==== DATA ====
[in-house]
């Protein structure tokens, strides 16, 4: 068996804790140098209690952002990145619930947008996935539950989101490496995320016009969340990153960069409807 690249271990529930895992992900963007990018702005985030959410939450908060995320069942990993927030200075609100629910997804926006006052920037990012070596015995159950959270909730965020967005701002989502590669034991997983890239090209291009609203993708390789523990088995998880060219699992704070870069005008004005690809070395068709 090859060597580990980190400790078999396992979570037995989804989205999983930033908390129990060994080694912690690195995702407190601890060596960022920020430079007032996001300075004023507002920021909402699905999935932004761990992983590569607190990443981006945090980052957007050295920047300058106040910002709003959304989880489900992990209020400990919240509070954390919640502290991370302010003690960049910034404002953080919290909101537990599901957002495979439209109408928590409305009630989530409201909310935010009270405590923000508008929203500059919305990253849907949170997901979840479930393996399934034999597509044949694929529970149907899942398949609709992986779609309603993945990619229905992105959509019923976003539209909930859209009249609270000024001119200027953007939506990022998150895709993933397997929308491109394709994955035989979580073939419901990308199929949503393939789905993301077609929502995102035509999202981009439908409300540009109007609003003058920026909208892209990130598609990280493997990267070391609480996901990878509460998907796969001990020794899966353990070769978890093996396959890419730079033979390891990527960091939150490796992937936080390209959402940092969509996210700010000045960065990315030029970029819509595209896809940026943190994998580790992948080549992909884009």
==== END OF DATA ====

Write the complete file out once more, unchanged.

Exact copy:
[in-house]
């Protein structure tokens, strides 16, 4: 068996804790140098209690952002990145619930947008996935539950989101490496995320016009969340990153960069409807 690249271990529930895992992900963007990018702005985030959410939450908060995320069942990993927030200075609100629910997804926006006052920037990012070596015995159950959270909730965020967005701002989502590669034991997983890239090209291009609203993708390789523990088995998880060219699992704070870069005008004005690809070395068709 090859060597580990980190400790078999396992979570037995989804989205999983930033908390129990060994080694912690690195995702407190601890060596960022920020430079007032996001300075004023507002920021909402699905999935932004761990992983590569607190990443981006945090980052957007050295920047300058106040910002709003959304989880489900992990209020400990919240509070954390919640502290991370302010003690960049910034404002953080919290909101537990599901957002495979439209109408928590409305009630989530409201909310935010009270405590923000508008929203500059919305990253849907949170997901979840479930393996399934034999597509044949694929529970149907899942398949609709992986779609309603993945990619229905992105959509019923976003539209909930859209009249609270000024001119200027953007939506990022998150895709993933397997929308491109394709994955035989979580073939419901990308199929949503393939789905993301077609929502995102035509999202981009439908409300540009109007609003003058920026909208892209990130598609990280493997990267070391609480996901990878509460998907796969001990020794899966353990070769978890093996396959890419730079033979390891990527960091939150490796992937936080390209959402940092969509996210700010000045960065990315030029970029819509595209896809940026943190994998580790992948080549992909884009």